President-elect Donald Trump has come out in support of oil expansion and says that climate change is not real, is not concerning. So, the question is — what does that mean to environmentalists in America.
In late October, Trump released a plan for his first 100 days in office. A couple of Trump’s promises to the American voters rang alarms to ditching the effort President Obama fervently represented as a supporter of environmental conservation.
Here are some of the concerning measures Trump promises:
- lift the restrictions on the production of $50 trillion dollars’ worth of job-producing American energy reserves, including shale, oil, natural gas and clean coal
- lift the Obama-Clinton roadblocks and allow vital energy infrastructure projects, like the Keystone Pipeline, to move forward
- “rescind” Environmental Protection Agency regulations established under President Obama to curb planet-warming emissions from coal-fired power plants.
“Regulations that shut down hundreds of coal-fired power plants and block the construction of new ones — how stupid is that? We’re going to deal with real environmental challenges, not the phony ones we’ve been hearing about,” Trump was quoted saying in a New York Times article about his energy plan.
Lifting the roadblocks to the Keystone pipeline is concern enough. Starting from the oil sands in Alberta, Canada, to Steele City, Nebraska, and then further connecting to another pipeline, the Keystone pipeline would carry 830,000 barrels of oil each day. The further development of the oil fields in Alberta require a means of access for international markets, and seeing that many of North America’s oil refineries are based in the Gulf Coast, industry groups on both sides of the border want to benefit.
The project does have an upside; An increased supply of oil from Canada means a decreased dependency on the Middle Eastern market, the more oil in the market, the lower the price for consumers. Also, the infrastructure project would create 42,000 jobs over a two-year construction period, the US State Department estimates.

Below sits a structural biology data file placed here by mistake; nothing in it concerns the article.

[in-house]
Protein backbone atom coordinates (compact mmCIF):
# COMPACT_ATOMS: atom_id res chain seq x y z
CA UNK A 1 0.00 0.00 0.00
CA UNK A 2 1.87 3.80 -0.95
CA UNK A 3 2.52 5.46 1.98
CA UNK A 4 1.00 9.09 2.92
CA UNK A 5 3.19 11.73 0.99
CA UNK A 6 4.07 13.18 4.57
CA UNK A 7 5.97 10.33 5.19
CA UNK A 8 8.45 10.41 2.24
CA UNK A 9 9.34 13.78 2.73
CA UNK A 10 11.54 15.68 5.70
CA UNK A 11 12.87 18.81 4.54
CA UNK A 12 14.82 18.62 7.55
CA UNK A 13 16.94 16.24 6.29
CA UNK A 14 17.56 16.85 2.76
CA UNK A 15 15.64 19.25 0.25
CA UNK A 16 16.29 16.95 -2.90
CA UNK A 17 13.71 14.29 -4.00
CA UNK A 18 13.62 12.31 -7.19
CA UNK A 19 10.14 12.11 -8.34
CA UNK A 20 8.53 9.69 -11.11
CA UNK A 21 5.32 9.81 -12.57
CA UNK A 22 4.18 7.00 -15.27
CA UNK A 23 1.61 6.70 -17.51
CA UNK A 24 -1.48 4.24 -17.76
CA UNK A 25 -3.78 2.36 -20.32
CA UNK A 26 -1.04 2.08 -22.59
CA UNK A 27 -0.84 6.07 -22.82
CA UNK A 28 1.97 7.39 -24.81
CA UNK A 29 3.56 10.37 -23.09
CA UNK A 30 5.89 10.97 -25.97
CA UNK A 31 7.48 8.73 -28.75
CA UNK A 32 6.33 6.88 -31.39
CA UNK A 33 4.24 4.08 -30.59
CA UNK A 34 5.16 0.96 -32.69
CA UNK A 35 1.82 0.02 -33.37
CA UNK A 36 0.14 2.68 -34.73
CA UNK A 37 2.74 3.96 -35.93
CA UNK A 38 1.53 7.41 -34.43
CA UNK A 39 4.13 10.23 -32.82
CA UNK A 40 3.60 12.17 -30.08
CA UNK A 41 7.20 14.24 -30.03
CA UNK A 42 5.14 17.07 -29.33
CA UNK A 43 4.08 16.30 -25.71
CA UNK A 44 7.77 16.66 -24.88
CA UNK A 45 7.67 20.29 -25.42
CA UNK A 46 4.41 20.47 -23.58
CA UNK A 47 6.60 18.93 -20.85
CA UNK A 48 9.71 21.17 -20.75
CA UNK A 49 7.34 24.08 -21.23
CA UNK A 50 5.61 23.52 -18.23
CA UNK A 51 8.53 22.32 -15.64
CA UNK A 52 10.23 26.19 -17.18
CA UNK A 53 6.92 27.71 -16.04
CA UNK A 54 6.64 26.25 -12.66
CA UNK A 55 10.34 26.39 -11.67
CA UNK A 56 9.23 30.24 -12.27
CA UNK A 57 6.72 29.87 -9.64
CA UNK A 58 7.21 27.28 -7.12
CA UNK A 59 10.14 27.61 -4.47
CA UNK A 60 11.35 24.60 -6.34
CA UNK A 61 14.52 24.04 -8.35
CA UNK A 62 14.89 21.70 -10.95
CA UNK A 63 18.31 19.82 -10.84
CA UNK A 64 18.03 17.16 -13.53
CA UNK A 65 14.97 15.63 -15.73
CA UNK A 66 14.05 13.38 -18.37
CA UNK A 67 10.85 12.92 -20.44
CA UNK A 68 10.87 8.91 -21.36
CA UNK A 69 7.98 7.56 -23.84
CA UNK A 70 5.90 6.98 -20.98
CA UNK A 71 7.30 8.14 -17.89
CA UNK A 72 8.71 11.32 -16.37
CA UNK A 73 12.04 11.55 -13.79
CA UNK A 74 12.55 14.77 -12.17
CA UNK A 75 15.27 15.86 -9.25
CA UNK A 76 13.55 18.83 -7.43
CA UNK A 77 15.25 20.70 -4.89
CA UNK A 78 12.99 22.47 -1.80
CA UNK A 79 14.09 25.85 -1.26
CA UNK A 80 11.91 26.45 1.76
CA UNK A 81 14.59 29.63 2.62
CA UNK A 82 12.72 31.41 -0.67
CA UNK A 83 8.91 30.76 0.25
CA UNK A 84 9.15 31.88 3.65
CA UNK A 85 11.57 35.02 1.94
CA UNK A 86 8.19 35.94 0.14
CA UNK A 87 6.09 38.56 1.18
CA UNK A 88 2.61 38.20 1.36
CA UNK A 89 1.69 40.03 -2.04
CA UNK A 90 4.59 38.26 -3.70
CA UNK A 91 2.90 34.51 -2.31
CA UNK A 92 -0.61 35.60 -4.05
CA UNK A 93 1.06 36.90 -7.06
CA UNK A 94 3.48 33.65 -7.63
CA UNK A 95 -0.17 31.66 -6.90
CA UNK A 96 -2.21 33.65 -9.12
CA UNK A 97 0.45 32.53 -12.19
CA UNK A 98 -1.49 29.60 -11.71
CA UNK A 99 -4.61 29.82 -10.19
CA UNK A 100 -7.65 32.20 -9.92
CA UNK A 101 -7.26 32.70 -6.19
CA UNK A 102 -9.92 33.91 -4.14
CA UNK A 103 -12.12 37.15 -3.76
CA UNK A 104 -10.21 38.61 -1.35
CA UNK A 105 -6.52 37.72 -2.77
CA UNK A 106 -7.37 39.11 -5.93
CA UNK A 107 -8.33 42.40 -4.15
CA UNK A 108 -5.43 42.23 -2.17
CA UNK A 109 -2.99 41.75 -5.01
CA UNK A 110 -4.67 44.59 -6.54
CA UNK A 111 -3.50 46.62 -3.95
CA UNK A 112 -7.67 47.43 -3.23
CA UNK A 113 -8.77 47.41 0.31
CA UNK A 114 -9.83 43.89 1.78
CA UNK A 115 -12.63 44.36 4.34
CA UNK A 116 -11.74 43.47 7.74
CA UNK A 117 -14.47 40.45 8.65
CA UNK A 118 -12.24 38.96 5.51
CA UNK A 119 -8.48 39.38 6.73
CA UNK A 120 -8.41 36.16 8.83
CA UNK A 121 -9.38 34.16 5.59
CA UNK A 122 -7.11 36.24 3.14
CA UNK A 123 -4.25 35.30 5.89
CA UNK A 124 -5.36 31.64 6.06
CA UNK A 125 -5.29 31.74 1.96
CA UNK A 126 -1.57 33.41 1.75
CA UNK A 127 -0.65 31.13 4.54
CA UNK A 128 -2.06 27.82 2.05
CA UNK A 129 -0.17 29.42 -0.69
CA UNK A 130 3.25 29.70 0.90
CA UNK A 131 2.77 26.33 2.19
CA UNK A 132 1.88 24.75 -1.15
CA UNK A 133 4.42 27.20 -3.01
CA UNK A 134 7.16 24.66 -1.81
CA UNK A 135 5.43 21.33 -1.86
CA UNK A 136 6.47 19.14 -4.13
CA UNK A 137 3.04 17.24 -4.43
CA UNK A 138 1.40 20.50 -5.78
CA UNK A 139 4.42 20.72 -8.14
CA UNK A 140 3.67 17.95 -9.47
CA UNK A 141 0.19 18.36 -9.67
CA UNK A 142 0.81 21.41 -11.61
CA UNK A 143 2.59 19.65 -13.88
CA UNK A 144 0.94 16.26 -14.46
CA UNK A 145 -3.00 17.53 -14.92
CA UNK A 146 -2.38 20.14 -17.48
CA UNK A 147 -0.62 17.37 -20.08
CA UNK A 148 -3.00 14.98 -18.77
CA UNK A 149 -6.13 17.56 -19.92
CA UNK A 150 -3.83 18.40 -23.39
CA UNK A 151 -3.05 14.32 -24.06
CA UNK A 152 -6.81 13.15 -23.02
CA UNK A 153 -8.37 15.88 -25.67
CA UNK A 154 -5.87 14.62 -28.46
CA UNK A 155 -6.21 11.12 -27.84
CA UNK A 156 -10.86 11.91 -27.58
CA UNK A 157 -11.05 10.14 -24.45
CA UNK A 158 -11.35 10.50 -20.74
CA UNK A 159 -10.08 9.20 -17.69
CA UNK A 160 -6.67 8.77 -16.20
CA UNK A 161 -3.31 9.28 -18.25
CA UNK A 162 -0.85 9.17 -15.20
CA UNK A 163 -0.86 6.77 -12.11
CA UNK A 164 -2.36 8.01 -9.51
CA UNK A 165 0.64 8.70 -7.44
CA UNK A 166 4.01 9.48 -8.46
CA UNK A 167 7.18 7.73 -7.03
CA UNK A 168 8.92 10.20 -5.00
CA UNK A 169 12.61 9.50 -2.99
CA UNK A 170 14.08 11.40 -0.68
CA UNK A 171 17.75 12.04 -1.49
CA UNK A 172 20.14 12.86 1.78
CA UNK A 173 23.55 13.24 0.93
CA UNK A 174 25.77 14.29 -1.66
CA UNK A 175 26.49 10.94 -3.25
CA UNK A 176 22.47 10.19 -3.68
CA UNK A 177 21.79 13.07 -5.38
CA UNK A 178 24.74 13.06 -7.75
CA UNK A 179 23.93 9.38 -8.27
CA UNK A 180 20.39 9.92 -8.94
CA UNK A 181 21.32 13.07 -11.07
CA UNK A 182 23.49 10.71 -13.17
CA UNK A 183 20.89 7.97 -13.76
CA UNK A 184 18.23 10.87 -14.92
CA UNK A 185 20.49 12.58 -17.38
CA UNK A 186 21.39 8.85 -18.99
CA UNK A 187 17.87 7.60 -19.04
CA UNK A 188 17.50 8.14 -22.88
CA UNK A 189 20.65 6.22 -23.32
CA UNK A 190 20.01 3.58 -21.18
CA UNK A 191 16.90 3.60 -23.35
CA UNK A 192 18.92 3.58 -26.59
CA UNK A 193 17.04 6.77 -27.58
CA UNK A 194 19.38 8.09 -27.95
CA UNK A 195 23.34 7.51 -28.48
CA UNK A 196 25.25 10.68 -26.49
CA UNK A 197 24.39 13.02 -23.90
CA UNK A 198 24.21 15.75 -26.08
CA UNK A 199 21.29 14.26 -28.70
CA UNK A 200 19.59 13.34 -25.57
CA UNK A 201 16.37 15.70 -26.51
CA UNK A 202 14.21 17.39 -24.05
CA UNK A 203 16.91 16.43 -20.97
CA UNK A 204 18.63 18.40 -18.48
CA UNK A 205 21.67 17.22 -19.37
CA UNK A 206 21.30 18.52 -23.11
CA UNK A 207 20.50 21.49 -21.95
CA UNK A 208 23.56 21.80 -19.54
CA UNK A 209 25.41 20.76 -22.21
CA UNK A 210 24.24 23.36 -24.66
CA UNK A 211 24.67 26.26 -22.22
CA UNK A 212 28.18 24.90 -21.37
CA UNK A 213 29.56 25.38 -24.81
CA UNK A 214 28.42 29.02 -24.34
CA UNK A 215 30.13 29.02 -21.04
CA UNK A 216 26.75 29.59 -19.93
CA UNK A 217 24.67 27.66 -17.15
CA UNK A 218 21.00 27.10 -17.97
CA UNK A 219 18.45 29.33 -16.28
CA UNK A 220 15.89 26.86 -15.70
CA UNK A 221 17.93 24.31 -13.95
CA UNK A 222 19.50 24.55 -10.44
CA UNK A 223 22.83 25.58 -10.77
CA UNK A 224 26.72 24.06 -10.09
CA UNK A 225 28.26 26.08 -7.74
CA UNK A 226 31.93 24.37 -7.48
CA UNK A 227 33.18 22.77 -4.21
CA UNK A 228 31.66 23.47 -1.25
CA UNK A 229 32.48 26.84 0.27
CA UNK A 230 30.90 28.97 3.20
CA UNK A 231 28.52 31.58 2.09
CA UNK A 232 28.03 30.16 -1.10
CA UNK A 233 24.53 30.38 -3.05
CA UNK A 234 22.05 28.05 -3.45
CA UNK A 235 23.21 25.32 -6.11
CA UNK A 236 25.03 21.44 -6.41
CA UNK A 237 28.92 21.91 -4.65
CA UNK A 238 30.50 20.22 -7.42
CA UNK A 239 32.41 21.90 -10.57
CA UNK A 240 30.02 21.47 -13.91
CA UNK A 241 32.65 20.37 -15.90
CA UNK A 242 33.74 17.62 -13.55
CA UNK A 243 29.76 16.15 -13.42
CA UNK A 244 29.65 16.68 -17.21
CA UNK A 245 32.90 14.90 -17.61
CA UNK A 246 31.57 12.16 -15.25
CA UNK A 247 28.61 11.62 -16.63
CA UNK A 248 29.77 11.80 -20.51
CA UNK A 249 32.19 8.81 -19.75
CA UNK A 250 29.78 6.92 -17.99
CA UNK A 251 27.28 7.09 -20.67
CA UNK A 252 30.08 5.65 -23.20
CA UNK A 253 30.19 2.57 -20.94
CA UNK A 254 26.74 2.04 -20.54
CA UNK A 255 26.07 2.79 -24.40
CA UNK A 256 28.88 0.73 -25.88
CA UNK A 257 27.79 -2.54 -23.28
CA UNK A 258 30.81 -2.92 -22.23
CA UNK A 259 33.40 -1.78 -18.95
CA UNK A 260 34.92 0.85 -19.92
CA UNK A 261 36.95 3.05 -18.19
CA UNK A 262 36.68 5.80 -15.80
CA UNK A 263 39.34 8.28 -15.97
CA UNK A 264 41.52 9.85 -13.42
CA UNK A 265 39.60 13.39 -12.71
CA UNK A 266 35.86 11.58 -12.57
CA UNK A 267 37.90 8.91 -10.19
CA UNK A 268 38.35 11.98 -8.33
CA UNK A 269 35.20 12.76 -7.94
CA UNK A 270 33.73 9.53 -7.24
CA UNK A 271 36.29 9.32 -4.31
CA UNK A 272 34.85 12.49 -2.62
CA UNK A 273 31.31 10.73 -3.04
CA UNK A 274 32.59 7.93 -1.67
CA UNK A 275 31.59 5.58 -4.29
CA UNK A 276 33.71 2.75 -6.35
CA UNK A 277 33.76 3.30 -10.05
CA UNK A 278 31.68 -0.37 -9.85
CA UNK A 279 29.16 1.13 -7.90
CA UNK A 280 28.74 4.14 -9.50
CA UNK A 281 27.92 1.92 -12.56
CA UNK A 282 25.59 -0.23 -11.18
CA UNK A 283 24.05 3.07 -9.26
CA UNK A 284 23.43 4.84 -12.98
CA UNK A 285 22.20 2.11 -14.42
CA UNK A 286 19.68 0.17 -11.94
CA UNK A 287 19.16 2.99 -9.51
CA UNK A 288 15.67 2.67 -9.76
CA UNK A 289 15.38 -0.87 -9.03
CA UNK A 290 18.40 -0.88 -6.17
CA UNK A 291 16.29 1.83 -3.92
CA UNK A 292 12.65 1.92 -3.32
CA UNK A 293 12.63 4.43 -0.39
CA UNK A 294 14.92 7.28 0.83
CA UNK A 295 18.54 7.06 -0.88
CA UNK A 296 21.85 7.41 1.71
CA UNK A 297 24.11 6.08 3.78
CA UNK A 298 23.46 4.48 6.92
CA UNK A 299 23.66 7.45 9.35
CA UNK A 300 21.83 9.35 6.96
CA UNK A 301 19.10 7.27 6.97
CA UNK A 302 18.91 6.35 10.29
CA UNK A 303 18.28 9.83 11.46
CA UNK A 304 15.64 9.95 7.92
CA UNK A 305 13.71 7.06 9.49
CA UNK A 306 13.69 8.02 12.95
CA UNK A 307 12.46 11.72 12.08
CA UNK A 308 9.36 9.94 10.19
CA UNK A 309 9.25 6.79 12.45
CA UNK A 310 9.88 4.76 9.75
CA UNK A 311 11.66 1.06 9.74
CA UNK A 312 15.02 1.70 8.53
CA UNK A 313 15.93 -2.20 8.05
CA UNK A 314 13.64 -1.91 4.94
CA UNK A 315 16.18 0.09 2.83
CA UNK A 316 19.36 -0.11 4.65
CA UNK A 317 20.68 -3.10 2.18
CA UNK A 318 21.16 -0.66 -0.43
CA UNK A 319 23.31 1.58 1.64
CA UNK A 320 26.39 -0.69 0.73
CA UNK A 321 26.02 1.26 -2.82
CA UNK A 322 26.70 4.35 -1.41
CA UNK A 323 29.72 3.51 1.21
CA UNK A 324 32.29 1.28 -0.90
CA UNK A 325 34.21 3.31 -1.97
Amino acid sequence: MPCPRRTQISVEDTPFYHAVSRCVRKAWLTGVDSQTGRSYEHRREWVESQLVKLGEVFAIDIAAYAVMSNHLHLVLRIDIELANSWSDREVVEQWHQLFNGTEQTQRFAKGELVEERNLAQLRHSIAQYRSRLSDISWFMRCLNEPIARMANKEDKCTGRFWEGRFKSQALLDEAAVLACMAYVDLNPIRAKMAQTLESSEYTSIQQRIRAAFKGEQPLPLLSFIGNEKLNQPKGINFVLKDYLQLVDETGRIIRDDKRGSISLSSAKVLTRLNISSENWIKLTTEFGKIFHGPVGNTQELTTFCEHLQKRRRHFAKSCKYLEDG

The dilemma comes down to whether the immediate benefits outweigh the potentially devastating consequences of the future.
The Environmental Protection Agency (EPA) weighed in on the project, advising President Obama not to approve further construction of the pipeline. Taking the EPA’s opinion into consideration, and falling back on the recent push to invest in renewable energy resources, Obama vetoed the continuation of the pipeline.
“It’s argued by some that by developing the oil sands, fossil fuels will be readily available and the trend toward warming of the atmosphere won’t be curbed. Mr. Obama’s decision to approve or refuse the pipeline is therefore held up as symbolic of America’s energy future,” BBC news reports.
Trump’s support for the Keystone Pipeline, therefore, represents his stance on America’s future in terms of energy production. Furthermore, Trump intends to retract America’s support and involvement in the Paris Agreement. This action, by not follow through with the Obama administration’s pledge to cut emissions up to 28 percent from 2005 levels by 2025, would not be followed by any legal consequences.
The most potentially threatening declaration is Trump’s decision to have the United States stop all payment of U.S. tax dollars toward global warming programs. Furthermore, since coal mining jobs have decreased, Trump vows to fully restore those numbers and bring back and save the coal industry.
Donald Trump’s presidency outlines the course of action for environmental policies for years to come, shaping how the United States will fare in international and national environmental approaches. After the President-elect’s reign, the question is, some environmentalists ask — will there be anything left to save?
(Commentary by Nick Cassidy)